Monday, February 10, 2014

The Original Weird Al

I was surprised to see there's a biography out on Allan Sherman.  He's been dead for forty years and is mostly forgotten today.  Still, he did have his moment in the sun, so I can see him being part of a wider Brandeis University Press series on American Jewish culture. In fact, it's the Jewish angle that author Mark Cohen emphasizes in Overweight Sensation: The Life And Comedy Of Allan Sherman.

Sherman was raised--if that's the proper word--by unstable parents, and attended the University of Illinois in the 40s.  There he wrote and performed comedy sketches, and showed particular skill at writing parody lyrics to other tunes.  This is how he'd find fame and fortune, but even when done well it's a pretty low level of talent.  The songwriter has already built the house, all the parodist does is rearrange the furniture.



After college Sherman moved to New York, then the headquarters of television.  He created the concept for I've Got A Secret (using his parodist skill, it's really just a slight shift of What's My Line?), sold it to Goodson and Todman Productions and was its producer throughout much of the 50s. It was a steady paycheck, but no other work he did on TV was as successful, and Sherman, now married with kids, was a spendthrift.

He moved to Los Angeles for a TV gig and found himself living next to Harpo Marx.  They got to know each other and Harpo hosted a night where Sherman sang his parodies in front of many show biz names. He was a hit, and after a few more such parties was signed by Warner Brothers for an album.  Many of his lyrics were based on hit songs of the day, and he couldn't get permission from the original composers to use them, so his first album, My Son, The Folksinger, in 1962, was based mostly on public domain material.



("My Zelda," one of my favorites, is a parody of Harry Belafonte's "Matilda."  I consider it a breakthrough.  Songwriters were stuck with a paucity of rhymes for "love"--dove, glove, above, shove, of--and Sherman came up with a new one: "Oh why did she go and fall in love/ I haven't seen her since Tisha B'Av.")

If it had sold twenty or thirty-thousand copies, that would have been fine, but to everyone's surprise it was a blockbuster, hitting #1 on the charts and ultimately selling over a million copies.  The material had a strong Jewish bent, and Cohen emphasizes that Sherman was one of the first to really bring this accent into popular entertainment.  For years, movies and Broadway shows had been created by Jews, but were rarely about explicitly Jewish subjects.  Sherman helped start a new trend where there was no need to hide one's ethnicity.

I think Cohen has a point here, but I don't how much credit Sherman deserves.  There was a new openness coming to America in the 60s, and Sherman was riding the wave as much as creating it. Still, it's true, before Sherman you rarely get such mainstream Yiddish inflection in popular entertainment.

Sherman was not a one-hit wonder.  He recorded two albums in 1963--My Son, The Celebrity and My Son, The Nut--that both went to #1.  He also moved away from explicitly Jewish material on the third album, but, as it included his most popular song of all, "Hello Muddah! Hello Fadduh," it was his most successful album yet.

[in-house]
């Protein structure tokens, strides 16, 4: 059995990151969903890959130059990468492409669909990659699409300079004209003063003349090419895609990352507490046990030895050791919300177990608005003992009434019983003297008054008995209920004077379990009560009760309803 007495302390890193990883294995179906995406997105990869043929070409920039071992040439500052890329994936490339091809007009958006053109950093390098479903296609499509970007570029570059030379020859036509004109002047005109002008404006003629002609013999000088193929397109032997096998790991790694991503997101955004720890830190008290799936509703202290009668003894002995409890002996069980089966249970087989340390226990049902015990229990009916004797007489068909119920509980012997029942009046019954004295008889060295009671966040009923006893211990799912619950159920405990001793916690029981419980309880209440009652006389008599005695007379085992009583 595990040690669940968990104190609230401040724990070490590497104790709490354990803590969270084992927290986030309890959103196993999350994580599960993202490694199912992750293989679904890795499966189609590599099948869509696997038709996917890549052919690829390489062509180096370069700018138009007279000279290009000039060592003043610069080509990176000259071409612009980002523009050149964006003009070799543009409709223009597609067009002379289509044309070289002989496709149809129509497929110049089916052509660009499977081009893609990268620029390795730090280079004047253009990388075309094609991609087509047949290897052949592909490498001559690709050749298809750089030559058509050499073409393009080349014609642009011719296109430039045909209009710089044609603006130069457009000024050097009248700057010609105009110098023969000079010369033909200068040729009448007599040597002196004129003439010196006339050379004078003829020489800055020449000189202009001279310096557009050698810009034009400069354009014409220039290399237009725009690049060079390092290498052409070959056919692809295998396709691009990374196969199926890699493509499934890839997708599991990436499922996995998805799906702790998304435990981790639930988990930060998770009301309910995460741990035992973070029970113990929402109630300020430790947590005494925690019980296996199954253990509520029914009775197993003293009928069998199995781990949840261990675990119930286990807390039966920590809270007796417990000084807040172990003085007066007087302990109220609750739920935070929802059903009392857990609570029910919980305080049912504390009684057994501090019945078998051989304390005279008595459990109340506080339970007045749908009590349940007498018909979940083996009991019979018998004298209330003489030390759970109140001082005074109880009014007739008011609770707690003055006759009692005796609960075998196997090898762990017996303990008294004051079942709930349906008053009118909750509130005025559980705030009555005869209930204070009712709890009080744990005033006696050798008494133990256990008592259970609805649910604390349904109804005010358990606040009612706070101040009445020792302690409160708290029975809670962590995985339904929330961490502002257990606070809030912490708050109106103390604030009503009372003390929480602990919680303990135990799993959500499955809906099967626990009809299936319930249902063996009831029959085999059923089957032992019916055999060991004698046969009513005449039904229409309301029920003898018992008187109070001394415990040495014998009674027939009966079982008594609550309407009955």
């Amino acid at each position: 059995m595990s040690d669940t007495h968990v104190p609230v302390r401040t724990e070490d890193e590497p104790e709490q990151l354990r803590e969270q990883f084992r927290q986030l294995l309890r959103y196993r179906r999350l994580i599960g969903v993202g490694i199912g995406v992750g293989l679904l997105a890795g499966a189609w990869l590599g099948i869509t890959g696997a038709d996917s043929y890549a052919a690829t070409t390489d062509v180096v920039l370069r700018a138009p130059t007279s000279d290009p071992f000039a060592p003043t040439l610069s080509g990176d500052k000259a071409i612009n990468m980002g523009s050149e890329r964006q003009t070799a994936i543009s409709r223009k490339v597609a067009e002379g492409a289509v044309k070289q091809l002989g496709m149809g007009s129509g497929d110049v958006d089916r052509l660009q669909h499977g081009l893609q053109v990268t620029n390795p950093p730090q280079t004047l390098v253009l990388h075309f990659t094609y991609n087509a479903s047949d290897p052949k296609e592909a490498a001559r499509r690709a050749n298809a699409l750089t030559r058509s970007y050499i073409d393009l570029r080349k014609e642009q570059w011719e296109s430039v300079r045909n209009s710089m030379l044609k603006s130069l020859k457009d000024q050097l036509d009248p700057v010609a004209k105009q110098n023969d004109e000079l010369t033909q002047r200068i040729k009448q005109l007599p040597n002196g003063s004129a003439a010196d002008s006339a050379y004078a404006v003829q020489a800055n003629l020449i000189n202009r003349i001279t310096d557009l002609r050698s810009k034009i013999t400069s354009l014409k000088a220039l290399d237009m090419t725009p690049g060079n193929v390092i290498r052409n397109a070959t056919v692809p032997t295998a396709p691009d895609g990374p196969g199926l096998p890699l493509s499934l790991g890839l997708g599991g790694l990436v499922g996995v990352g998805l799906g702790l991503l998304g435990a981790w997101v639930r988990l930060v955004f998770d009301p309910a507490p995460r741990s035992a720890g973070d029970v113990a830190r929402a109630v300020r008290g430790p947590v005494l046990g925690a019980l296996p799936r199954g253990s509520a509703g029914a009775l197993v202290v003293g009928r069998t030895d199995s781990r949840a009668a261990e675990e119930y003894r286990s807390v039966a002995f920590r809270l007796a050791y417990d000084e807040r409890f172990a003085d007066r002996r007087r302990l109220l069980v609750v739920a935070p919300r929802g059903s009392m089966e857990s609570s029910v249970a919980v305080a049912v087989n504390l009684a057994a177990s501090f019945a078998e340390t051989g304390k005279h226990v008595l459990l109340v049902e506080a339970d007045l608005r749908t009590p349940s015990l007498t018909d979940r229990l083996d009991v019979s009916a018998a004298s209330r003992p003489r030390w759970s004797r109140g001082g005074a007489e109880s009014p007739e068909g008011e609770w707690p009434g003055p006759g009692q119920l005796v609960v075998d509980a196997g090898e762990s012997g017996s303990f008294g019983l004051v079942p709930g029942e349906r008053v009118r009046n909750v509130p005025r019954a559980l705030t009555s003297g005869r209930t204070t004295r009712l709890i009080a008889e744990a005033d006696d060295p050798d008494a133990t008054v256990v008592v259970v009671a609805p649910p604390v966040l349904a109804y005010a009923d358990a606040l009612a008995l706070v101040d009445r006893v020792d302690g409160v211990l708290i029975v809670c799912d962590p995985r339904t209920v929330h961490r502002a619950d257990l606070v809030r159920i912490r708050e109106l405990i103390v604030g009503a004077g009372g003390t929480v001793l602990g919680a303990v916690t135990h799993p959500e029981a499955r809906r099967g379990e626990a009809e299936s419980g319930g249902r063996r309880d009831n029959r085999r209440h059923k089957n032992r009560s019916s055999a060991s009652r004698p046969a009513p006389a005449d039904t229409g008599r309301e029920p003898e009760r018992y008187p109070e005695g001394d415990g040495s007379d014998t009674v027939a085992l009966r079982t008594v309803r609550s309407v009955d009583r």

Short, roly-poly and not particularly good-looking (also not much of a singer), he was as big an act as there was back then.  He appeared on numerous TV show and performed live across the country, selling out venues such as the Hollywood Bowl.

His next few albums did far less well, for a number of reasons.  First, his act was pretty basic and getting old fast.  Second, he was working too hard, and not always concentrating on the material.  Third, he was sometimes getting more serious and more sentimental, and occasionally too suggestive.  And finally, the culture was changing.  Before the Beatles came to America, Sherman was at the forefront of show biz, but within a few years he was part of the Establishment complaining about what the crazy kids were doing.



He kept working, of course.  He even created a Broadway musical, something he'd wanted to do since he moved to New York.  However, The Fig Leaves Are Falling, in 1969, ran 4 performances and hasn't been heard of since.

Along with the slowdown there were personal problems.  Never much of a husband or father, he left his wife for a younger woman. And his health was generally poor, as he over-ate, over-drank and over-smoked.  Perhaps if he'd been able to keep it together he could have maintained a decent show biz career--maybe hosting a variety show, or doing live appearances singing old hits.  But things kept spiraling downward and he died of emphysema in 1973 at the age of 48.

I'd guess most people under 40 haven't heard of him, but there was a time--during the age of vinyl--when those first three albums were the last word in comedy, found in millions of households across the world.

3 Comments:

Anonymous Bill W said...

Don't be so sure he's unheard of today... all three of my kids LOVE Hello Muddah, Hello Faddah and have downloaded the track.

7:27 AM, February 10, 2014  
Anonymous Denver Guy said...

51, and I have those three albums (though I bought them used).

7:49 AM, February 10, 2014  
Blogger LAGuy said...

I remember hearing "Hello Muddah, Hello Fadduh" as a kid (some years after Sherman's heyday had passed) and then running into his material at various places since so many people had his albums. I haven't seen him pop up much on TV or radio in the past couple decades (he's not getting any fiftieth anniversary tributes like the Beatles are), but it's good to know that some are still listening.

11:07 AM, February 10, 2014  

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